Note that the terrain-dependent adaption of the driving style according to extracted ground surface characteristics is not only a play of mind. Recent developments in the automotive industry of (e.g. Land Rover or Ford) have shown that an adaption of driving parameters improves the driving safety and behavior significantly.


  • Philippe Komma and Andreas Zell. Markov random field-based clustering of vibration data. In IEEE/RSJ International Conference on Intelligent Robots and Systems (IROS 2010), pages 1902-1908, Taipei, Taiwan, October 2010. Best Paper Award Nominee.

  • Philippe Komma and Andreas Zell. Clustering vibration data using a temporally coherent Expectation Maximization approach. In 7th Symposium on Intelligent Autonomous Vehicles ( IAV 2010), pages 1-6, Lecce, Italy, September 2010.

  • Philippe Komma and Andreas Zell. Posterior probability estimation techniques embedded in a bayes filter for vibration-based terrain classification. Springer Tracts in Advanced Robotics, 62:79-89, 2010.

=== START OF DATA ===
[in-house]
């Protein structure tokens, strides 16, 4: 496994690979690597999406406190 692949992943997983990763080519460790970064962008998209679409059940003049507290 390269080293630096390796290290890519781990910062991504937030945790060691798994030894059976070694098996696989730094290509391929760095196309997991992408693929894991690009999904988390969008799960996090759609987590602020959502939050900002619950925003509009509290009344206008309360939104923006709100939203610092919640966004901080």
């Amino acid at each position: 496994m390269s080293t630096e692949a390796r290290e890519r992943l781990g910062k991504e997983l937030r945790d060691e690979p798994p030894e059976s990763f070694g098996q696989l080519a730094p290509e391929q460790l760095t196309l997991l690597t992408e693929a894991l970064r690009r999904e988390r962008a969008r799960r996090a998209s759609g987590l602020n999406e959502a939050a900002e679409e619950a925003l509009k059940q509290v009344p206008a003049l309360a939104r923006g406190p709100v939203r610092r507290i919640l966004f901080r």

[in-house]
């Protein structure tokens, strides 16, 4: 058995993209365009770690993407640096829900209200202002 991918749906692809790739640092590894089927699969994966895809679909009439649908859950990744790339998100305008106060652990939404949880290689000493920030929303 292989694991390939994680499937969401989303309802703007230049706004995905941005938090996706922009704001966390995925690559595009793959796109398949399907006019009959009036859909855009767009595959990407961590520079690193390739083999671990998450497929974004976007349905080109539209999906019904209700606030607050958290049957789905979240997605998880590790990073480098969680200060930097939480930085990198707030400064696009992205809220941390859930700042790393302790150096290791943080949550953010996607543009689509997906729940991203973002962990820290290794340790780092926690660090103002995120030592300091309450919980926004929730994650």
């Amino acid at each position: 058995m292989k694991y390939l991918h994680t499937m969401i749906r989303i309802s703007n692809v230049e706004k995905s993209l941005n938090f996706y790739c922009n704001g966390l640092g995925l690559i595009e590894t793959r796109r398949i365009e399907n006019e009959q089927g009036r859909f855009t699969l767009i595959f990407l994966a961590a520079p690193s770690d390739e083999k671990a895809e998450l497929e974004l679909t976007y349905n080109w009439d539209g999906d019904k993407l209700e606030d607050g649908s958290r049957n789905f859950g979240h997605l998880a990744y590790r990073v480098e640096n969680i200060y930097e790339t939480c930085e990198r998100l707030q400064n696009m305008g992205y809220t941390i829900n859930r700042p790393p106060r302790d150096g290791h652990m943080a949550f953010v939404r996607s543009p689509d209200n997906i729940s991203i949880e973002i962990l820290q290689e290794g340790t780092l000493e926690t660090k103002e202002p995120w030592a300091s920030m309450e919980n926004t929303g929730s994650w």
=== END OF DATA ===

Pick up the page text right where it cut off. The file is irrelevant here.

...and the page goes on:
• Philippe Komma and Andreas Zell. Posterior probability estimation techniques embedded in a Bayes filter for vibration-based terrain classification. In 7th International Conference on Field and Service Robots (FSR 2009), pages 1-10, MIT, Cambridge, Massachusetts, USA, July 2009.

  • Philippe Komma, Christian Weiss, and Andreas Zell. Adaptive Bayesian filtering for vibration-based terrain classification. In IEEE/RSJ International Conference on Robotics and Automation (ICRA 2009), pages 3307-3313, Kobe, Japan, May 2009.

  • Philippe Komma and Andreas Zell. Towards real-time and memory efficient predictions of valve states in diesel engines. In IEEE Workshop on Computational Intelligence in Vehicles and Vehicular Systems (CIVVS 2009), pages 8-15, Nashville, TN, USA, April 2009.

  • Philippe Komma, Christian Weiss, and Andreas Zell. Improved vibration based terrain classification using temporal coherence. In 40th International Symposium on Robotics (ISR), pages 359-364, Barcelona, Spain, March 2009.

  • Philippe Komma, Jan Fischer, Frank Duffner, and Dirk Bartz. Lossless volume data compression schemes. In Simulation and Visualization 2007 (SimVis 2007), pages 169-182, Magdeburg, Germany, March 2007.